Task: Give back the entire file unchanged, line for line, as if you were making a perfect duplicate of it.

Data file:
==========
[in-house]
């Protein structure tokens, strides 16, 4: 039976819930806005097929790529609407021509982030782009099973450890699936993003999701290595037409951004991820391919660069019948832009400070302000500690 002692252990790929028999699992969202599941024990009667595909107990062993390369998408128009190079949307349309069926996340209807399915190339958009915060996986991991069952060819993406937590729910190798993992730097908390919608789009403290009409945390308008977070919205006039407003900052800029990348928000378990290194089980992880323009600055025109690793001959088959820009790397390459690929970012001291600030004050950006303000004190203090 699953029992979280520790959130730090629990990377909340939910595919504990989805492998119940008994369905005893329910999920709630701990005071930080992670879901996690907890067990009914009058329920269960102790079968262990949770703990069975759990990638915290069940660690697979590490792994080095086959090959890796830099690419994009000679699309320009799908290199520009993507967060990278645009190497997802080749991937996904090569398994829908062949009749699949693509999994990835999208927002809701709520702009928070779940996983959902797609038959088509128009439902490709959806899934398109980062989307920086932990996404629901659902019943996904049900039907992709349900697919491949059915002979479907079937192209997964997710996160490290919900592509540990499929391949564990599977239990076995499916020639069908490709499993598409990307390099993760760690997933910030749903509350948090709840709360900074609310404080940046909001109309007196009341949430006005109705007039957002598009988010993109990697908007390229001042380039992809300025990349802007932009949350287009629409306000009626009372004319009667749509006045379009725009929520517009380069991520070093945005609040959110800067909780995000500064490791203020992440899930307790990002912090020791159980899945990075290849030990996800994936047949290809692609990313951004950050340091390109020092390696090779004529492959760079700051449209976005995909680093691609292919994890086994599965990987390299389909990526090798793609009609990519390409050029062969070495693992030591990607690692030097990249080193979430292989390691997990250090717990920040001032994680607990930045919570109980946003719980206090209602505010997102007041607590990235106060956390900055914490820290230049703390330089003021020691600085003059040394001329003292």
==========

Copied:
[in-house]
């Protein structure tokens, strides 16, 4: 039976819930806005097929790529609407021509982030782009099973450890699936993003999701290595037409951004991820391919660069019948832009400070302000500690 002692252990790929028999699992969202599941024990009667595909107990062993390369998408128009190079949307349309069926996340209807399915190339958009915060996986991991069952060819993406937590729910190798993992730097908390919608789009403290009409945390308008977070919205006039407003900052800029990348928000378990290194089980992880323009600055025109690793001959088959820009790397390459690929970012001291600030004050950006303000004190203090 699953029992979280520790959130730090629990990377909340939910595919504990989805492998119940008994369905005893329910999920709630701990005071930080992670879901996690907890067990009914009058329920269960102790079968262990949770703990069975759990990638915290069940660690697979590490792994080095086959090959890796830099690419994009000679699309320009799908290199520009993507967060990278645009190497997802080749991937996904090569398994829908062949009749699949693509999994990835999208927002809701709520702009928070779940996983959902797609038959088509128009439902490709959806899934398109980062989307920086932990996404629901659902019943996904049900039907992709349900697919491949059915002979479907079937192209997964997710996160490290919900592509540990499929391949564990599977239990076995499916020639069908490709499993598409990307390099993760760690997933910030749903509350948090709840709360900074609310404080940046909001109309007196009341949430006005109705007039957002598009988010993109990697908007390229001042380039992809300025990349802007932009949350287009629409306000009626009372004319009667749509006045379009725009929520517009380069991520070093945005609040959110800067909780995000500064490791203020992440899930307790990002912090020791159980899945990075290849030990996800994936047949290809692609990313951004950050340091390109020092390696090779004529492959760079700051449209976005995909680093691609292919994890086994599965990987390299389909990526090798793609009609990519390409050029062969070495693992030591990607690692030097990249080193979430292989390691997990250090717990920040001032994680607990930045919570109980946003719980206090209602505010997102007041607590990235106060956390900055914490820290230049703390330089003021020691600085003059040394001329003292």